Korea's Religious Places - 3. Christianity
|Understanding Korea Series No.6|
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|* Donam Seowon (Nonsan, Chungcheongnam-do)||3. Christianity||1)* Myeong-dong Cathedral, Seoul|
Christianity in Korea is a two-part story. One part Catholic and one part Protestant. The Catholic story is older—dating back to the eighteenth or even seventeenth century—and the Protestant story is younger, dating back to the 1880s. The Catholic story is filled with persecution and martyrdom; the Protestant story is one of good fortune and good timing. Their stories are so different and the divide between the two forms of Christianity is so sharp that the terminology for the two is distorted. Christian has come to mean Protestant, and Catholics are somehow mostly excluded from the term Christian. It is not unusual to find that when you ask a Korean Catholic if he is Christian, he will reply, “No. I’m a Catholic.”
The first Korean Catholics were those who, on diplomatic missions to China, had met Catholics from Europe in Beijing. The Koreans were fascinated with the different-looking foreigners and were impressed with their knowledge of the world and of science. Rather than call the doctrine of these foreigners Catholic, they called it Western Learning and in many ways, it was the scientific knowledge more than the religious knowledge that appealed to the Koreans. But with the new way of looking at the world came the religion; and Koreans in China, and then surreptitiously in Korea, began to join the Catholic Church. This clandestine activity was viewed by the court as being disloyal to the Confucian-based state orthodoxy, and the government led bloody suppression of the Catholics in three great persecutions in 1801, 1839, and the 1860s. Relief came only in the 1880s.
Protestant Christianity entered Korea with royal blessings, centering on the events of 1884 when the Radical Reformist Faction of government officials attempted to assassinate members of the Conservative Faction, including the brothers-in-law of the king. This turn of events was fortunate for the Protestants. The attempted assassinations were set to take place at the dedication of Korea’s first modern post office on December 4, 1884. The strategy failed and Kim Ok-gyun, leader of the Radical Reformist Faction, fled to Incheon and boarded a ship for Japan, but his co-conspirators were able to wound Min Yeong-ik, a key figure in the Conservative Faction. It was known that one of the American diplomats, Horace Allen at the American legation, was a surgeon, and he was called in to save Min’s life. The surgery was successful; but more importantly, the incident brought Allen in contact with King Gojong, who was appreciative of the American’s medical ability. Allen then asked King Gojong for permission to bring missionaries into Korea who could train young Koreans in Western medicine. But to learn Western medicine, students needed to have a general Western education, so the missionaries offered to build schools as well as hospitals. More importantly, since the missionaries were bringing in education and medical training, they were allowed to set up churches as well, and all with royal approval.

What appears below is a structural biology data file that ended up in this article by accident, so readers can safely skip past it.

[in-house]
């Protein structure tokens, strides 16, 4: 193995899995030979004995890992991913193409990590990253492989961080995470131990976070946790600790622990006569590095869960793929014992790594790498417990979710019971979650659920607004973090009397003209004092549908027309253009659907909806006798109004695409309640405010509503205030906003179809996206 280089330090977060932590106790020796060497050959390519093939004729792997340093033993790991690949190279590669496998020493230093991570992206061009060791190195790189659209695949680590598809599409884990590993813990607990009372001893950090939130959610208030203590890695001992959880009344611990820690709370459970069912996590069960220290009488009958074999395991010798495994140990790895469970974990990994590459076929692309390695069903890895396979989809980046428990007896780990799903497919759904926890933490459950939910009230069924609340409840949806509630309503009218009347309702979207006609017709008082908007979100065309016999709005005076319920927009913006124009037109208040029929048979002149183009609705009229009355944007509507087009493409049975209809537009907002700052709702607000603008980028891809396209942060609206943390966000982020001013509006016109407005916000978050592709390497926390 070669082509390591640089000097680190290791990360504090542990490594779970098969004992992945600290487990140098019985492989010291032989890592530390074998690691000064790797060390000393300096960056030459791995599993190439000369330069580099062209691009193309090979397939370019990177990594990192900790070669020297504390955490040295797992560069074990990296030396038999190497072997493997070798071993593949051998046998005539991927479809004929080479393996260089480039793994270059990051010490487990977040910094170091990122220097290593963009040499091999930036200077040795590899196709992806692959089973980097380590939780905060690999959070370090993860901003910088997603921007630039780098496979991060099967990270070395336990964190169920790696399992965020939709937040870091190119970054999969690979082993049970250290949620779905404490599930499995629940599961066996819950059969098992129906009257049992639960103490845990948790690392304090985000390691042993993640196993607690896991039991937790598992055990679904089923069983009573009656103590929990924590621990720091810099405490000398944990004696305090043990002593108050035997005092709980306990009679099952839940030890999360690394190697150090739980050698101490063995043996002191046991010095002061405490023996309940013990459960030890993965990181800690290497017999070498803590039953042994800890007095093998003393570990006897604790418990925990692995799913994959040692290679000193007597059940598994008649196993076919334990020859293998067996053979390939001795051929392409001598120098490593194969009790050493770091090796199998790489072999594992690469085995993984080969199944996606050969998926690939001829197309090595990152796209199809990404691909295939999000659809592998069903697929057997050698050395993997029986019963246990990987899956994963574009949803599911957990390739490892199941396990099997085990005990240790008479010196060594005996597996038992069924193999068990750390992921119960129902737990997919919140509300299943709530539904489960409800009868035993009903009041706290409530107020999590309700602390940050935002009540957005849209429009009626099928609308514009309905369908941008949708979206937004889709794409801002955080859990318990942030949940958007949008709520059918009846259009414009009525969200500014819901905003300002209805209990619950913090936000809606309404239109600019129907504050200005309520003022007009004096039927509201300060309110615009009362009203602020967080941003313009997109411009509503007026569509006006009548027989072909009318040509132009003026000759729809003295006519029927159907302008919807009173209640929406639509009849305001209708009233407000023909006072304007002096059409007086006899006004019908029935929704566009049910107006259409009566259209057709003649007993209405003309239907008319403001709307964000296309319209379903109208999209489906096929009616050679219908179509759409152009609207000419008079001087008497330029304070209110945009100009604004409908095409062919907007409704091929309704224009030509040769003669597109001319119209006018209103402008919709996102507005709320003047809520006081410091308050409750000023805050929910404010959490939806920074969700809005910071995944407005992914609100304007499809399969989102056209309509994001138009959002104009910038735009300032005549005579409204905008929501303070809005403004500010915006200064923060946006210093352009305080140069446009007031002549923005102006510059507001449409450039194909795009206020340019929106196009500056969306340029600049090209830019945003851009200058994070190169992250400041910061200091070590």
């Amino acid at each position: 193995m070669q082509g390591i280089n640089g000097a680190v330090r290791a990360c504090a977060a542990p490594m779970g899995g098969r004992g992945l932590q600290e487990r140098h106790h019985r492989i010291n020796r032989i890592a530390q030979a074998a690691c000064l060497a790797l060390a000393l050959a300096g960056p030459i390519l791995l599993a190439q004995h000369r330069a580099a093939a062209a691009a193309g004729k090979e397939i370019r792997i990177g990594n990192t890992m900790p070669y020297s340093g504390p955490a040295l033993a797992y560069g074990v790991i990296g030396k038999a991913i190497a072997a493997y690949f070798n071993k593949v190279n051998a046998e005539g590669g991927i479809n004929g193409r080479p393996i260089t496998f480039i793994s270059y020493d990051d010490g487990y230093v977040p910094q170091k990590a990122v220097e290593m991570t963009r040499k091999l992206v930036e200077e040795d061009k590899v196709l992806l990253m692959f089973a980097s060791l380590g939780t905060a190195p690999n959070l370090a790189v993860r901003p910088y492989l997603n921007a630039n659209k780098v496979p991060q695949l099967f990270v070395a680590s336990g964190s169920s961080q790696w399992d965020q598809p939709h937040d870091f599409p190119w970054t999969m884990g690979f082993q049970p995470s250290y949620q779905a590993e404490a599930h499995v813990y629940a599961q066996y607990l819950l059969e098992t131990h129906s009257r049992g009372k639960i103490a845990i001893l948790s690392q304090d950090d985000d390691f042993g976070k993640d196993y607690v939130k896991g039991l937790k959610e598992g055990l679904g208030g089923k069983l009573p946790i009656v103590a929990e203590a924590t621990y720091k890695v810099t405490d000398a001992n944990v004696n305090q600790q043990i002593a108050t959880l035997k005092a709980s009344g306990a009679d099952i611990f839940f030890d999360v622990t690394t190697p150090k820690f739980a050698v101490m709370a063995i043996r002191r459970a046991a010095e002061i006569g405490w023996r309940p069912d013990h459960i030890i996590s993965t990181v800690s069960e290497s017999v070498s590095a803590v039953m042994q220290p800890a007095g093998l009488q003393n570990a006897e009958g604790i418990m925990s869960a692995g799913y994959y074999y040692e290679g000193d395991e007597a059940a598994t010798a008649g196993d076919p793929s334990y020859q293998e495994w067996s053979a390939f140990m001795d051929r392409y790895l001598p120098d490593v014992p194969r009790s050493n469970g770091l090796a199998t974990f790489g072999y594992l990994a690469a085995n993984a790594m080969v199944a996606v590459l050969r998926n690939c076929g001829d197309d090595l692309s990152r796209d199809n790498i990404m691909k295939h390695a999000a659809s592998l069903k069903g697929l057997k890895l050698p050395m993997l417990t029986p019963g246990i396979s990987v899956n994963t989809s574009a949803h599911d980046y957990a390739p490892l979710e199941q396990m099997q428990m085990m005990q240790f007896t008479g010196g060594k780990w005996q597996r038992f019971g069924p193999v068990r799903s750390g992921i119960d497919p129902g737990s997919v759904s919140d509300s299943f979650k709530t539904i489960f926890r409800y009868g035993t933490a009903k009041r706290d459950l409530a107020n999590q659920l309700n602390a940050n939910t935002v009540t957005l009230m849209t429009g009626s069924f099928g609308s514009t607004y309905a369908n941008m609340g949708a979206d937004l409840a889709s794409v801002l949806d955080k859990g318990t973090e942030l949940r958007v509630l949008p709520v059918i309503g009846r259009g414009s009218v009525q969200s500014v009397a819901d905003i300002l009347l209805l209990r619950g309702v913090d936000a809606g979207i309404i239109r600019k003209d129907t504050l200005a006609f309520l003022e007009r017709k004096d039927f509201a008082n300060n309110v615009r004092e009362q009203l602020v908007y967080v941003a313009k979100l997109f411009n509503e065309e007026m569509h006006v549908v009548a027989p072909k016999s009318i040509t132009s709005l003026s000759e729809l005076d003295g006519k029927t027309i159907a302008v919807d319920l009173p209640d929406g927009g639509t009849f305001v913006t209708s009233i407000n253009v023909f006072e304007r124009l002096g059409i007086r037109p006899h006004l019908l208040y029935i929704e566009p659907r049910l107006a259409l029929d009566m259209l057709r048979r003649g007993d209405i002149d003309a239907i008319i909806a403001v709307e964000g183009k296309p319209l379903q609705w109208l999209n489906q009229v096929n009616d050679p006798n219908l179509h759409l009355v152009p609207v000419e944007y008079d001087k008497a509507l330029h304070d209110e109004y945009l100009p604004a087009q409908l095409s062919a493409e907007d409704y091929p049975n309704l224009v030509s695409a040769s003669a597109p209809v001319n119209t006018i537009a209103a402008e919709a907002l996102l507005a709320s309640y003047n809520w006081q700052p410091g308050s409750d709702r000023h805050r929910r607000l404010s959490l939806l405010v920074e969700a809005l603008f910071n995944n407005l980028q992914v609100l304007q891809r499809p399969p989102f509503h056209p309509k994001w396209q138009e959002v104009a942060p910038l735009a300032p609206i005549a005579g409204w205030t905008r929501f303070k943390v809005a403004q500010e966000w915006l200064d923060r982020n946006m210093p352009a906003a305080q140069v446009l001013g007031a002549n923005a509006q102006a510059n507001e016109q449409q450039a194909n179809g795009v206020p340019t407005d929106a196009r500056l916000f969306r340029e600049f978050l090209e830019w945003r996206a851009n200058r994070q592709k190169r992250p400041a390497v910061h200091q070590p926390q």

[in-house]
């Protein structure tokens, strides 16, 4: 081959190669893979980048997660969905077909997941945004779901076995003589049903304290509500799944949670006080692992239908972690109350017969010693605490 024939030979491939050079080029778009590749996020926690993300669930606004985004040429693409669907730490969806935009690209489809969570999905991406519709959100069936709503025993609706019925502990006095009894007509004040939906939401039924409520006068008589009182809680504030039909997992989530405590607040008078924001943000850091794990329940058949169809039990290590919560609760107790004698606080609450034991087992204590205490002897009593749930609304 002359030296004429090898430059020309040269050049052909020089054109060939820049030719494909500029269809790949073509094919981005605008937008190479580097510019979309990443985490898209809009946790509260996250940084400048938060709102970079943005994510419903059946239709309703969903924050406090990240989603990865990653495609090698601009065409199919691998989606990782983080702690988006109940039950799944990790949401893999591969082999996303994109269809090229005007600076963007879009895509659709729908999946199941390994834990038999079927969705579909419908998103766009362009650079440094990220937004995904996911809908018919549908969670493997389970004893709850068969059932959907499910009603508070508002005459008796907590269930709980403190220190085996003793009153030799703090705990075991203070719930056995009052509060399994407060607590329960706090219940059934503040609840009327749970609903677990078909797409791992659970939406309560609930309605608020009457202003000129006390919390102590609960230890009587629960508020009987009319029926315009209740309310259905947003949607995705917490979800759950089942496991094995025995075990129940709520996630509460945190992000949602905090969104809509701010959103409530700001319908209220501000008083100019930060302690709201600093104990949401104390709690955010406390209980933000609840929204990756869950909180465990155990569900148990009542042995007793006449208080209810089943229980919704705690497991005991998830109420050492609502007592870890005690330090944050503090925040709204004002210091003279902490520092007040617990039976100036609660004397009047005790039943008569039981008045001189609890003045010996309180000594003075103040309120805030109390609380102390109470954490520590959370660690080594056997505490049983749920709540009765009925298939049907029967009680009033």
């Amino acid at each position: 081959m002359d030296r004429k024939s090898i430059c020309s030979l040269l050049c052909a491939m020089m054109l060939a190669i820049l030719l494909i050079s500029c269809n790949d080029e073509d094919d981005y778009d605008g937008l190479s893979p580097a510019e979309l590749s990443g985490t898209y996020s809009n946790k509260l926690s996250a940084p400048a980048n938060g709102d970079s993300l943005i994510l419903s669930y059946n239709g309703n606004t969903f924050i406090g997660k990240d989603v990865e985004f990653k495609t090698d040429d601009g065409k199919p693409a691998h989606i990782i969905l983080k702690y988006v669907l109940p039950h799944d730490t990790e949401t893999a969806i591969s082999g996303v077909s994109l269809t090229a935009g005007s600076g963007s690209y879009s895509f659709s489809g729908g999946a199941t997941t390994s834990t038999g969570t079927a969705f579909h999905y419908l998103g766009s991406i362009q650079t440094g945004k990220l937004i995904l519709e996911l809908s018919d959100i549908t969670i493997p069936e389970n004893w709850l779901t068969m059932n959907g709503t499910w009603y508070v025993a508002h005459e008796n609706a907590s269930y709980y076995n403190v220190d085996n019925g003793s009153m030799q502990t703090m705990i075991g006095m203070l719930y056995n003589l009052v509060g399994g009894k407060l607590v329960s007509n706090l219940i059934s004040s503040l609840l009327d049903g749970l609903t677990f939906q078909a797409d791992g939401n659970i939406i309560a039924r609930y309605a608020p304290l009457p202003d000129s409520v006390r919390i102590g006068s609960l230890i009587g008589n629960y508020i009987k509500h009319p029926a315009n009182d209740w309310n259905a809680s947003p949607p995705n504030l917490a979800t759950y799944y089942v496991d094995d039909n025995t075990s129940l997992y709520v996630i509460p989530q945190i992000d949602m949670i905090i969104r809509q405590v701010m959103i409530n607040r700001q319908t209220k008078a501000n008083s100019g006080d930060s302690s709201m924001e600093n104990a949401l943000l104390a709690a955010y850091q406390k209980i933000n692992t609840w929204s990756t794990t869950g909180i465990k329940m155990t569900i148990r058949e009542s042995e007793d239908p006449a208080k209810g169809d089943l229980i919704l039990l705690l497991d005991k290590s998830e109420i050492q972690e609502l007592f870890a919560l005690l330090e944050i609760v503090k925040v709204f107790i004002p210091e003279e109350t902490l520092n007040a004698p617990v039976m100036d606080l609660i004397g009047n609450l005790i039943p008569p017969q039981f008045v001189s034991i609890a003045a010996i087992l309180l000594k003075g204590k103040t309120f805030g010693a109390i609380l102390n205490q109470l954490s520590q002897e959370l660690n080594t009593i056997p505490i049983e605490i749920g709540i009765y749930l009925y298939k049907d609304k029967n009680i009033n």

Therefore, the Protestants were able to operate freely and openly. The result was, ultimately, that Korea has become the most Christian of all Asian countries, with the exception of the Philippines.
Not only did Korean Protestantism start out on the right side of political power in Korea, but it also came to be associated with nationalism and the right side of politics in the complicated twentieth century. With the imperialistic Japanese takeover of Korea in 1910, and growing power even before then, the Western Christian missionaries, as symbols of Christianity, were seen as a positive alternative to the Japanese. Specifically, in the March First Movement (Samil Undong) of 1919, when the people held massive demonstrations against Japan and called for Korean independence, the Christians were again on the right side of nationalism in that the written declaration of Korean independence was spread through the countryside by the Christian churches as well as the native Cheondogyo (Religion of the Heavenly Way) churches. Among the thirty-three signers of the declaration, sixteen were Christians, two were Buddhists, and fifteen were members of Cheondogyo.
Modern Korean Christianity is still seen as a force for good in Korea today. Leaders in politics and industry, in education and medicine, in business and social service, in virtually all sectors of society are often members of a Christian church.
Korean Christianity was given a great boost in 1984 when Pope John Paul II visited Korea. He not only held Mass, but 103 Korean martyrs were canonized as saints, together with thirteen French missionary-martyrs, during his visit. The occasion was the bicentennial of Catholicism in Korea—marking the 200th anniversary of the baptism of the first Korean Catholic, in 1784 when Yi Seung-hun (1756–1801) was baptized while in China and given the Christian name of Peter.
The year 1984 also marked the centennial of the beginning of Protestant activity in Korea. Billy Graham and other Protestant leaders also visited Korea. All the activities for Christians, Catholic and Protestant, in 1984 gave Christians a great boost in the number of practitioners and in activity.
Percentages of believers are approximately equal for Buddhists and Christians. One can find government figures and Gallup poll figures that will give specific percentages to the first or second decimal point but in many ways, a general number is more meaningful, and in those terms Christian and Buddhist numbers are close to equal, each with about a fourth of the population.